NIH GUIDE, Volume 24, Number 15, April 28, 1995



National Institutes of Health

The following Notice of Invitation from the Chair of the Task Force

on Tuition Reimbursement has been sent to program directors of all

National Research Service Award (NRSA) Research Training Grants,

business officials and administrative officials at institutions with

NRSA Research Training Grants, and relevant professional societies.

All interested parties are invited to participate in the Public Forum

on NRSA Tuition Reimbursements as indicated in the letter.


April 24, 1995

To:  All Parties Interested in a Public Forum on NRSA Tuition

Reimbursements at the National Institutes of Health

From:  Chairman, Task Force on Tuition Reimbursement

Re:  Public Forum on Tuition Policy

Under a relatively fixed budget, it has been very difficult for the

NIH to continue its policy of paying the full costs of tuition, fees,

and health insurance (hereafter called tuition) for predoctoral

trainees supported by National Research Service Award (NRSA)

institutional research training grants.  At the current time, tuition

accounts for about half of the cost of supporting a predoctoral

trainee, and costs the NIH more than $70 million out of a total NIH

NRSA predoctoral training budget of $155 million.  At some

institutions, graduate tuition costs exceed $25,000 per year.

As a cost saving measure, the NIH froze tuition in 1989 for all ICs

(Institutes and Centers).  After fiscal year 1989, some Institutes

returned to a full reimbursement policy while others kept tuition

reimbursements frozen.  As a consequence, there is considerable

disparity in tuition policies across the NIH ICs.  Although the NIH

has made several attempts to develop a uniform tuition policy, none

has been endorsed by the academic community, and none has been

adopted as formal policy by the NIH.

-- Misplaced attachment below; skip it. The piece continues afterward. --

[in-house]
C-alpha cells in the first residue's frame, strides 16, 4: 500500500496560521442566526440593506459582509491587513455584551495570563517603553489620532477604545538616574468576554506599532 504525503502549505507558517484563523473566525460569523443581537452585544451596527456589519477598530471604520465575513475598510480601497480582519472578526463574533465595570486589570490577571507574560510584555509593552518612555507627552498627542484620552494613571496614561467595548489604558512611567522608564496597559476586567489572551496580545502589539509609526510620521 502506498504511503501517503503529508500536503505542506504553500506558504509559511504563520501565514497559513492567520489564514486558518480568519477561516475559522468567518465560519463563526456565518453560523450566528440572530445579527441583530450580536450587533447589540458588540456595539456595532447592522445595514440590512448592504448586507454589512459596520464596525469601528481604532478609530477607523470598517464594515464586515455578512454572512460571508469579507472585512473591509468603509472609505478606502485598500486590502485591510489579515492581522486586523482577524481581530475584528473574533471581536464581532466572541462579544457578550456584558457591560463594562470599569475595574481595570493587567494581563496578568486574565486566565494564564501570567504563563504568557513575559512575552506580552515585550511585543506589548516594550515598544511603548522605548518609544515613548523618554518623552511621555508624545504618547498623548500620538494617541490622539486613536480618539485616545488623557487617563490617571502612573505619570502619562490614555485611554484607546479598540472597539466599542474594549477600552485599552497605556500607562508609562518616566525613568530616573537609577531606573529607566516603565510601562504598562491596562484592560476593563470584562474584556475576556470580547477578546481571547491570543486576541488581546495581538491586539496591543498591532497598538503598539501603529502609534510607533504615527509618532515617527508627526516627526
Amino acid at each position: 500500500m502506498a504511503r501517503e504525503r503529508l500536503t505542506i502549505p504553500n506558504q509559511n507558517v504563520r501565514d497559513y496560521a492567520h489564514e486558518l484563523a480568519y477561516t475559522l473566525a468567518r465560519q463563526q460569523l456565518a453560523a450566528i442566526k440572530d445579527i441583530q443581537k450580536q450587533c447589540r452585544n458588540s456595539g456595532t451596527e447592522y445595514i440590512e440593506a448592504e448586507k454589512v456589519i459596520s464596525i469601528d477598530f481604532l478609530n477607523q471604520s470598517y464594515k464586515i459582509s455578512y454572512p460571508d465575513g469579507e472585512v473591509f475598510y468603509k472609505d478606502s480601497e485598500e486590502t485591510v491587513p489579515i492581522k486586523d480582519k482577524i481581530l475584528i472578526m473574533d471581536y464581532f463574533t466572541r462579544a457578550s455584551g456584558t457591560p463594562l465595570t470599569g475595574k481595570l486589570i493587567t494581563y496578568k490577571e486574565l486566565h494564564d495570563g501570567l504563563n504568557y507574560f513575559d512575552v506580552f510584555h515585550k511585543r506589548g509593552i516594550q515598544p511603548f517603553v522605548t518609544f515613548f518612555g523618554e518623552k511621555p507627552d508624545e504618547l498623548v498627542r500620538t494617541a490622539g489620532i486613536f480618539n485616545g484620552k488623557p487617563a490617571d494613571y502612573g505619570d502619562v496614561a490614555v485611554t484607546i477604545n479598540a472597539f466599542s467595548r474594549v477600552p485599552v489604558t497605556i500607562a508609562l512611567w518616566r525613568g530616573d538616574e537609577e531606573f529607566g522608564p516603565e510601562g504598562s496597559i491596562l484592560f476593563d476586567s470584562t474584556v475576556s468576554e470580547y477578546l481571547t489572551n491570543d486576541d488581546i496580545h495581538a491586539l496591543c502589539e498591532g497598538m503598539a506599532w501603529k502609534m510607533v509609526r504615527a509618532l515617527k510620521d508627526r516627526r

In an attempt to resolve this issue, a Task Force has been assembled

to consider the tuition reimbursement policy on NRSA institutional

research training awards. The Task Force will officiate at a one-day

public meeting, to which all interested parties are invited.

Immediately following the Public Forum, the Task Force will prepare a

summation of the testimony from the Public Forum, and the members

will develop recommendations for a uniform NRSA tuition policy.


The Public Forum will be convened on June 5, 1995, in the Natcher

Conference Center, 45 Center Drive, National Institutes of Health

campus, Bethesda, Maryland.  The one-day meeting will begin at 8:30

am and conclude at approximately 5:30 p.m.

During the Public Forum, individuals will provide brief testimony on

tuition reimbursement concerns and issues at the invitation of the

Task Force.  There will be opportunities for other audience members

to offer comments during periods of "Open Discussion" scheduled

throughout the day.

We would like to invite all interested parties to submit a two page

response, no later than May 25, to the questions below.  Individuals

interested in responding should mail their responses to the address

shown below, or FAX (301-480-8256) their responses to Dr. Ernest

Marquez by May 25, 1995.  The Task Force will review the responses

and select the individuals who will be invited to address the Task

Force at its June 5 Public Forum.  Be assured that the Task Force

will review all responses generated by this solicitation:

1.  Should there be a uniform policy for tuition reimbursement on all

NRSA institutional training grants made by the NIH?

2.  What is the relationship of tuition to the overall cost of

training a predoctoral student at your institution, i.e., What

specific costs are covered by tuition?

a.  Is the tuition charged for graduate students the same as that for

undergraduate students?

b.  Is the tuition charged the same amount for each year of graduate

school, i.e., during course work and full-time research?

3.  Assuming an NIH policy to pay less than the full cost of tuition,

which of the following reimbursement proposals would you prefer for